Magento 2 Git and Deployment

- Fire development, Magento 2

Magento 2 Git strategy

If you had a coding experience with Magento 1, you might have utilized a deploy tool designed to pull in the GIT repository, ran such commands as modman deploy-all, and check if a var directory is writable. But how did all these things change with the appearance of Magento 2? Below, you will get the answer. The following Magento 2 Git and deployment guide describes such important aspects as the best gitignore, project deployment, pre- and post deploy commands, etc.

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Let’s start with custom module development. The tutorial below shows how to set up a special environment for your Magento 2 projects.

Initialization of your Magento 2 project

1. Go to composer home directory; find the auth.json file there; add Magento 2 credentials (repo.magento.com) as well as an access token for GitHub.

2. Now, it’s time to create a new project. Utilize the command below:

3. Then, you should perform some operations with .gitignore. Take this one – Magento 2 .gitignore, put it into your Magento 2 project root, and add /update and /phpserver lines to .gitignore. Although, almost all core directories and files are already included, but it is vital to add two more to the root .gitignore.

4. Go to the root of your Magento 2 project and initialize a new git repository there.

5. Don’t forget about untracked files related to your Magento 2 project. Besides adding them to Git, you should commit them as well.

6. Now, you can run the development of your Magento 2 modules as usual putting them under app/code/VendorName/ModuleName. But your Git repository will contain their custom code.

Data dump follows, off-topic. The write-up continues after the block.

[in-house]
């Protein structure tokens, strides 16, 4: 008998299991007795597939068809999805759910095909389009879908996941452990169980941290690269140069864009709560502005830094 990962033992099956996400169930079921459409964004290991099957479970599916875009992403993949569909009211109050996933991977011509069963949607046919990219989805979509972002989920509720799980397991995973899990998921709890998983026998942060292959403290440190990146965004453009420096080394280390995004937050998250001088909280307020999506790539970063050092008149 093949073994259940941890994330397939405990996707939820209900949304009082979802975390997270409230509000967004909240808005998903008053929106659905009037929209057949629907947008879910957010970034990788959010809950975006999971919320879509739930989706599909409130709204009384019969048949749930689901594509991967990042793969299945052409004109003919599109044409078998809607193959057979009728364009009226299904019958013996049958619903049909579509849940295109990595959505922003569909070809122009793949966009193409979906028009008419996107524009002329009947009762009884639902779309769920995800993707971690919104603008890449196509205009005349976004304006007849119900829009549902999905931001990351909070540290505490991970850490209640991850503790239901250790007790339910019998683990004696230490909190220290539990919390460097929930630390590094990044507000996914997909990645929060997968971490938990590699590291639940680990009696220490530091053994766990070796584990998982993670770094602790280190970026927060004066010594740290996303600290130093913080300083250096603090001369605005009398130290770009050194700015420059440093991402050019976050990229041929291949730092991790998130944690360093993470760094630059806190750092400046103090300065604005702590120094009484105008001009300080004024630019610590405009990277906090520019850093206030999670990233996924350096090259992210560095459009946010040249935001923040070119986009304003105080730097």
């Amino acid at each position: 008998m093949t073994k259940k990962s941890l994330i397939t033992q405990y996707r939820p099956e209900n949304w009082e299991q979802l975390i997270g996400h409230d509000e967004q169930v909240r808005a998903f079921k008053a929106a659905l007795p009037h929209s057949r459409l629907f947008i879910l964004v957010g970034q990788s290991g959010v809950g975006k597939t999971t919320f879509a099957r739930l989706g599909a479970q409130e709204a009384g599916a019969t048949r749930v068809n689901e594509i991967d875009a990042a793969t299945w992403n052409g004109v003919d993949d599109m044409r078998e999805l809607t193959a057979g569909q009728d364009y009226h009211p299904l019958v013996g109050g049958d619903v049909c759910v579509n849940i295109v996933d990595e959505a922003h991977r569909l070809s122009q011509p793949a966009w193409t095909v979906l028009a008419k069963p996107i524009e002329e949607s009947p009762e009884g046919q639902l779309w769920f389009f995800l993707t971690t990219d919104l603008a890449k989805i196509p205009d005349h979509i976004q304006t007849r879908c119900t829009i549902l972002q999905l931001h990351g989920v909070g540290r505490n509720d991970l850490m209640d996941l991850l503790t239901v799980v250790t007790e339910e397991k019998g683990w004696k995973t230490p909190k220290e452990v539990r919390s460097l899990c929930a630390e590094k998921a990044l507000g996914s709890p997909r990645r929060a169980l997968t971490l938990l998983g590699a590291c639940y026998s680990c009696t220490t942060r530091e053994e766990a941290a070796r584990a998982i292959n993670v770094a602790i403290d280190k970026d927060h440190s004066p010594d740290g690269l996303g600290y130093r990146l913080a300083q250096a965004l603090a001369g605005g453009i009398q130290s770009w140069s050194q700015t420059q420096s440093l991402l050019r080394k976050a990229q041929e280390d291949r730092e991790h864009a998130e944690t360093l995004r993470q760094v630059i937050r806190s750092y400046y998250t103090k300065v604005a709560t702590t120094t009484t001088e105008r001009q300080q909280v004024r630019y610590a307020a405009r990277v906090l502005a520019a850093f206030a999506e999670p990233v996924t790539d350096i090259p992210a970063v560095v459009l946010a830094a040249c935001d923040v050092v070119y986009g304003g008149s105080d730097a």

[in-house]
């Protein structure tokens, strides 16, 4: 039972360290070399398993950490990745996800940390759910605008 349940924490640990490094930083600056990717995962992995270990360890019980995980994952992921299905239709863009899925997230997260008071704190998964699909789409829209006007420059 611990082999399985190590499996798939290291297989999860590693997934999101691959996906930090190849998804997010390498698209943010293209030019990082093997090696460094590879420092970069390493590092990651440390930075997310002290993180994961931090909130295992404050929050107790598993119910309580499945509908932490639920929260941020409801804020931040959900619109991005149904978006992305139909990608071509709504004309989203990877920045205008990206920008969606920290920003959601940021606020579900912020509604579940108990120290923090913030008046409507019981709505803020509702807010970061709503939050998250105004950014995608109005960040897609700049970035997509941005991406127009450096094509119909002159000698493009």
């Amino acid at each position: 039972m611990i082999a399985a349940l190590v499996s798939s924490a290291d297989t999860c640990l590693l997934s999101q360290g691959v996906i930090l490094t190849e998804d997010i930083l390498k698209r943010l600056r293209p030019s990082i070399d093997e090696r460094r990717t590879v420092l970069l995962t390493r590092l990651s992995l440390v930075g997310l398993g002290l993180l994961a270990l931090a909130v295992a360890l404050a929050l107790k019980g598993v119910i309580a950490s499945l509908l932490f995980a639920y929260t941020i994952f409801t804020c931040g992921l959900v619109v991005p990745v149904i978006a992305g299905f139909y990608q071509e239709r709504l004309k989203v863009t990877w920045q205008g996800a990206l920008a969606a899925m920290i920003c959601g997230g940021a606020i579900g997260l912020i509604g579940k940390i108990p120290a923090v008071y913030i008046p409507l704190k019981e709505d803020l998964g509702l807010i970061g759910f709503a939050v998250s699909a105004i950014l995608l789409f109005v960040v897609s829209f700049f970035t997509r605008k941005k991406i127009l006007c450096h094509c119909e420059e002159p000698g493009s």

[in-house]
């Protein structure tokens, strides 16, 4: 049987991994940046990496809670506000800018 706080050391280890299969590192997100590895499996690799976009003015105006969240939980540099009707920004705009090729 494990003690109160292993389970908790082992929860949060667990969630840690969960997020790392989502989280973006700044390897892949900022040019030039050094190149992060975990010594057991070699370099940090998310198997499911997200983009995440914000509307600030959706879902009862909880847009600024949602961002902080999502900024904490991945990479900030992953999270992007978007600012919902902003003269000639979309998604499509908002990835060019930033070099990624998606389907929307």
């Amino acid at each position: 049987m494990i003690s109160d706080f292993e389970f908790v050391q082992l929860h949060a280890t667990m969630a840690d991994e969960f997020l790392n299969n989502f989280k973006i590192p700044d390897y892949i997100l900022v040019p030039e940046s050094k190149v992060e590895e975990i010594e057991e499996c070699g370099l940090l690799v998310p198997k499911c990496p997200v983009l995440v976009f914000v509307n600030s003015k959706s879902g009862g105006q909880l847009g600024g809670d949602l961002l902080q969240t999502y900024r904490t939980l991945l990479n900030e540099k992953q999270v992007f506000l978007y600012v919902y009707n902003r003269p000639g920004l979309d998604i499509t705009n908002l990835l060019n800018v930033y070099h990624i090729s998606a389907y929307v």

Installing Magento 2

1. To install Magento 2 correctly, set all your filesystem permissions as described in the official documentation.

2. Now, use the command line to install Magento. You can utilize the following code, but don’t forget to set your parameters:

3. The next step requires enabling indexers cron job. You can read more about Magento 2 cron here: Magento 2 Cron Configuration.To enable indexers cron job on Ubuntu, run this command:

4. Now, Magento 2 will run in the default mode. It means that the auto-generation procedure will take place for all missing content upon the first request. Consequently, there is no need to run static content deploy or use compiler.

5. this step is optional and it is aimed at PHP Storm users. If you are among them, enable XSD support by running the following command:

Additional Magento 2 Git configurations

Please note that the Git repository should contain only the following files:

  • composer.lock
  • composer.json
  • app/etc/config.php

As for the custom code of your Magento 2 projects, use separate modules included via Composer. Thus, you will be easily able to lock and deploy a specific version. The same approach should be utilized in a case  of both for internal and external modules.

Magento 2 Deployment

To update your Magento 2 modules on your dev or test environment during the deployment, run the following command:

As a result, your composer.lock file will be updated with the latest versions available on your installation.

As for staging, pre-production, and production, the below command is used for creating or installing the same setup:

Magento 2 modules from your dev/test environment will be installed. Hence, you will be able to verify if the same module versions are under tests before publishing everything to production.

Finally, after everything is installed, it’s necessary to run this commands:

It updates the database, generates the DI configuration and fixtures, as well as deploys  static view files.

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That’s everything you should know about the Magento 2 Git and deployment. Although, there always be some nuances related to both processes, use StackExchange to find answers to your questions. For instance, this post is based on a question by Sander Mangel and answers by Alex Paliarush and Vladimir Kerkhoff.

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